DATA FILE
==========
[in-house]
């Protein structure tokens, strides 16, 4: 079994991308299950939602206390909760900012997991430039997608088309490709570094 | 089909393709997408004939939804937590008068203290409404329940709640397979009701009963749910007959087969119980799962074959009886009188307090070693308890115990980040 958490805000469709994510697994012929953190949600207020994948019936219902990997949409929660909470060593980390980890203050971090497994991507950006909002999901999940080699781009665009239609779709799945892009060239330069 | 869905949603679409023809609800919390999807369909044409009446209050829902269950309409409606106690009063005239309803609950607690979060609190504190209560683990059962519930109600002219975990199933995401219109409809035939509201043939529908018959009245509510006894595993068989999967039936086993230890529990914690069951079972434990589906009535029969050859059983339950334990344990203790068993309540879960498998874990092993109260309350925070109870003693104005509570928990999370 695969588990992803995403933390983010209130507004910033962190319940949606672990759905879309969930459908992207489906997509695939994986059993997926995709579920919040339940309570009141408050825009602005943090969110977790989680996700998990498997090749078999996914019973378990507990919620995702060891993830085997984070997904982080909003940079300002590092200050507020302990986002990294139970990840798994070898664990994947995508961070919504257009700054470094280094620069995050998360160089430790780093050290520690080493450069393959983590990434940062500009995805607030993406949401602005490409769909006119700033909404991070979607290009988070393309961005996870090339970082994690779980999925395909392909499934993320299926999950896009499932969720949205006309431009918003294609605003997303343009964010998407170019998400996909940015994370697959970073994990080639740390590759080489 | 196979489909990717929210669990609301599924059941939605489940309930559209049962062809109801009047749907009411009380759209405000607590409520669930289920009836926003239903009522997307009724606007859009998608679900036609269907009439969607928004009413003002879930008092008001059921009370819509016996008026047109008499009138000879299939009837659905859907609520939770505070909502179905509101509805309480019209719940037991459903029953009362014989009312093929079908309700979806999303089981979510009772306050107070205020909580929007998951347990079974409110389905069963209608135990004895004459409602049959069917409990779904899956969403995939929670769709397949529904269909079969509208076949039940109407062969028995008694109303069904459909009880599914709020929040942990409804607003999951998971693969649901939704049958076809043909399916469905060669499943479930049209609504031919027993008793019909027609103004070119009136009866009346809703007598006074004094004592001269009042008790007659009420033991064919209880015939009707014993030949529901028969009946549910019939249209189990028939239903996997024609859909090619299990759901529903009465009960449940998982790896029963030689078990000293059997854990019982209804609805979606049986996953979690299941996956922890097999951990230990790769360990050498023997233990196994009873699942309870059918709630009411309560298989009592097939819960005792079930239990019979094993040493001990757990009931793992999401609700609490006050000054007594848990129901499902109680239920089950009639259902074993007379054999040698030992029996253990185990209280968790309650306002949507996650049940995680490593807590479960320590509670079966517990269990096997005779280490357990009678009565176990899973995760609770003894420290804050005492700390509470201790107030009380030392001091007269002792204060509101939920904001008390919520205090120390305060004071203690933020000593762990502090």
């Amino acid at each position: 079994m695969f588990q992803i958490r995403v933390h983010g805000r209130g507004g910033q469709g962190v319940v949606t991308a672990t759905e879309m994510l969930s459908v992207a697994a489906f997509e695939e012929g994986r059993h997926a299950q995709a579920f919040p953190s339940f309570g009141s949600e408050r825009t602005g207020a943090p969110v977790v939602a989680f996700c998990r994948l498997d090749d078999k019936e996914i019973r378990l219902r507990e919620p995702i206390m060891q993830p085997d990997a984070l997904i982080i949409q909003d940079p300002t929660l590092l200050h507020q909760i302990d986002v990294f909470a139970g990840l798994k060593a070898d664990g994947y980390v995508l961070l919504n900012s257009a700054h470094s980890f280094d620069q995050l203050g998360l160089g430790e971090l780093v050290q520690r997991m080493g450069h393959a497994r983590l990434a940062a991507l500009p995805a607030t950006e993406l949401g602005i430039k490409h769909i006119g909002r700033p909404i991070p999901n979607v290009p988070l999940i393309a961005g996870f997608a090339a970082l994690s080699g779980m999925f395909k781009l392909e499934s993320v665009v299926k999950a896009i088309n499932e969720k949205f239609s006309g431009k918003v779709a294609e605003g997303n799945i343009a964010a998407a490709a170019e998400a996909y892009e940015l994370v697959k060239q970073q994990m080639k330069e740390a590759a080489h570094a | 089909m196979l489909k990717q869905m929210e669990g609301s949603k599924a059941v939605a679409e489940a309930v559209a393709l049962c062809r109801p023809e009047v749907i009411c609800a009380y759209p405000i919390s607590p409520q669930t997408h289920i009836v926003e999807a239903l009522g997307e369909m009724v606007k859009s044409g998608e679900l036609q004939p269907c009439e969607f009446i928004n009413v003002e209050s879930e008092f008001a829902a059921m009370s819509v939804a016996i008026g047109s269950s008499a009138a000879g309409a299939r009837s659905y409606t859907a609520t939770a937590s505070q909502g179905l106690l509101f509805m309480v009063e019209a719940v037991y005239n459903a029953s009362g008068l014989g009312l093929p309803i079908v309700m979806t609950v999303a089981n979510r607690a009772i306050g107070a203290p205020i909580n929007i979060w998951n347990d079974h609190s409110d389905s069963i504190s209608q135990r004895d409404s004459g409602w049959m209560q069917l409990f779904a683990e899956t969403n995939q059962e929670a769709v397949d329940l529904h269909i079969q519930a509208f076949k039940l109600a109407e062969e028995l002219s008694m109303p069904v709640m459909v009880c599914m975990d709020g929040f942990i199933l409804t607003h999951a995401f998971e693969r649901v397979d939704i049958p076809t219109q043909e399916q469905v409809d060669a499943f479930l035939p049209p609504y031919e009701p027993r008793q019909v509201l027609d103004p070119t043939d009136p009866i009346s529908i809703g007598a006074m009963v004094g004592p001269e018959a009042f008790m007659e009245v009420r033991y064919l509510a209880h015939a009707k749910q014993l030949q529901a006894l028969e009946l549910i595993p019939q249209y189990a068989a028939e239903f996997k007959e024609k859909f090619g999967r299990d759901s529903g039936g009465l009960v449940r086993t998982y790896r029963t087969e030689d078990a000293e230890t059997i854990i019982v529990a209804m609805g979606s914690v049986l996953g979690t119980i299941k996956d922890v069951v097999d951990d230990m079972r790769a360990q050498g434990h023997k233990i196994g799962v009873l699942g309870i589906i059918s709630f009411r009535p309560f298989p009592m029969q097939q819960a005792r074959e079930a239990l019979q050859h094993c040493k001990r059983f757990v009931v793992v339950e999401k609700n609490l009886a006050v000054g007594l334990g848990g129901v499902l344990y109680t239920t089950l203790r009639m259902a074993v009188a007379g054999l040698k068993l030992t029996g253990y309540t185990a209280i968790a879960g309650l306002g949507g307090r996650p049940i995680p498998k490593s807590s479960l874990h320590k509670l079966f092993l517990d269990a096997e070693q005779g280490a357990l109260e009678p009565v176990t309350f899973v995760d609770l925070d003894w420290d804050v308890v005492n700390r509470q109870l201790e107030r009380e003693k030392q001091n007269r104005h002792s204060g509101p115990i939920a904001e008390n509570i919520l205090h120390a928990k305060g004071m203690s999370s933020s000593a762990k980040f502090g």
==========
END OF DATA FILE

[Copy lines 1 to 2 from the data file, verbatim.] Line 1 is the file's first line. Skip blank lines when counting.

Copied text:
[in-house]
């Protein structure tokens, strides 16, 4: 079994991308299950939602206390909760900012997991430039997608088309490709570094 | 089909393709997408004939939804937590008068203290409404329940709640397979009701009963749910007959087969119980799962074959009886009188307090070693308890115990980040 958490805000469709994510697994012929953190949600207020994948019936219902990997949409929660909470060593980390980890203050971090497994991507950006909002999901999940080699781009665009239609779709799945892009060239330069 | 869905949603679409023809609800919390999807369909044409009446209050829902269950309409409606106690009063005239309803609950607690979060609190504190209560683990059962519930109600002219975990199933995401219109409809035939509201043939529908018959009245509510006894595993068989999967039936086993230890529990914690069951079972434990589906009535029969050859059983339950334990344990203790068993309540879960498998874990092993109260309350925070109870003693104005509570928990999370 695969588990992803995403933390983010209130507004910033962190319940949606672990759905879309969930459908992207489906997509695939994986059993997926995709579920919040339940309570009141408050825009602005943090969110977790989680996700998990498997090749078999996914019973378990507990919620995702060891993830085997984070997904982080909003940079300002590092200050507020302990986002990294139970990840798994070898664990994947995508961070919504257009700054470094280094620069995050998360160089430790780093050290520690080493450069393959983590990434940062500009995805607030993406949401602005490409769909006119700033909404991070979607290009988070393309961005996870090339970082994690779980999925395909392909499934993320299926999950896009499932969720949205006309431009918003294609605003997303343009964010998407170019998400996909940015994370697959970073994990080639740390590759080489 | 196979489909990717929210669990609301599924059941939605489940309930559209049962062809109801009047749907009411009380759209405000607590409520669930289920009836926003239903009522997307009724606007859009998608679900036609269907009439969607928004009413003002879930008092008001059921009370819509016996008026047109008499009138000879299939009837659905859907609520939770505070909502179905509101509805309480019209719940037991459903029953009362014989009312093929079908309700979806999303089981979510009772306050107070205020909580929007998951347990079974409110389905069963209608135990004895004459409602049959069917409990779904899956969403995939929670769709397949529904269909079969509208076949039940109407062969028995008694109303069904459909009880599914709020929040942990409804607003999951998971693969649901939704049958076809043909399916469905060669499943479930049209609504031919027993008793019909027609103004070119009136009866009346809703007598006074004094004592001269009042008790007659009420033991064919209880015939009707014993030949529901028969009946549910019939249209189990028939239903996997024609859909090619299990759901529903009465009960449940998982790896029963030689078990000293059997854990019982209804609805979606049986996953979690299941996956922890097999951990230990790769360990050498023997233990196994009873699942309870059918709630009411309560298989009592097939819960005792079930239990019979094993040493001990757990009931793992999401609700609490006050000054007594848990129901499902109680239920089950009639259902074993007379054999040698030992029996253990185990209280968790309650306002949507996650049940995680490593807590479960320590509670079966517990269990096997005779280490357990009678009565176990899973995760609770003894420290804050005492700390509470201790107030009380030392001091007269002792204060509101939920904001008390919520205090120390305060004071203690933020000593762990502090």